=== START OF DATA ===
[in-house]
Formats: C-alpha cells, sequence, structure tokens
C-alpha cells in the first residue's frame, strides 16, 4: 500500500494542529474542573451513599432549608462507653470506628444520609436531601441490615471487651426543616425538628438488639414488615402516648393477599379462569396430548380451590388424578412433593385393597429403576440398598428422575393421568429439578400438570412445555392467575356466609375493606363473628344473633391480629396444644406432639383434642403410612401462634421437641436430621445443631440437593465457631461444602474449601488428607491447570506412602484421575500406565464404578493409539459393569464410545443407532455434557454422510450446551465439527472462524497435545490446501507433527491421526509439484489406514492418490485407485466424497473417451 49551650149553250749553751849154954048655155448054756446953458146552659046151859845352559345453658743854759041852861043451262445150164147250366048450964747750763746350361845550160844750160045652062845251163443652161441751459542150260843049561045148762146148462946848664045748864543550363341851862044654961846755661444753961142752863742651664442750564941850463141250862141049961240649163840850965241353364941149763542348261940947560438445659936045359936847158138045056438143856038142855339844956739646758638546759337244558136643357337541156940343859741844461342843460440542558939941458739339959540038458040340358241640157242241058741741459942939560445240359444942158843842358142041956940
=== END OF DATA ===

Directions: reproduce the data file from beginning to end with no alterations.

[in-house]
Formats: C-alpha cells, sequence, structure tokens
C-alpha cells in the first residue's frame, strides 16, 4: 500500500494542529474542573451513599432549608462507653470506628444520609436531601441490615471487651426543616425538628438488639414488615402516648393477599379462569396430548380451590388424578412433593385393597429403576440398598428422575393421568429439578400438570412445555392467575356466609375493606363473628344473633391480629396444644406432639383434642403410612401462634421437641436430621445443631440437593465457631461444602474449601488428607491447570506412602484421575500406565464404578493409539459393569464410545443407532455434557454422510450446551465439527472462524497435545490446501507433527491421526509439484489406514492418490485407485466424497473417451 49551650149553250749553751849154954048655155448054756446953458146552659046151859845352559345453658743854759041852861043451262445150164147250366048450964747750763746350361845550160844750160045652062845251163443652161441751459542150260843049561045148762146148462946848664045748864543550363341851862044654961846755661444753961142752863742651664442750564941850463141250862141049961240649163840850965241353364941149763542348261940947560438445659936045359936847158138045056438143856038142855339844956739646758638546759337244558136643357337541156940343859741844461342843460440542558939941458739339959540038458040340358241640157242241058741741459942939560445240359444942158843842358142041956940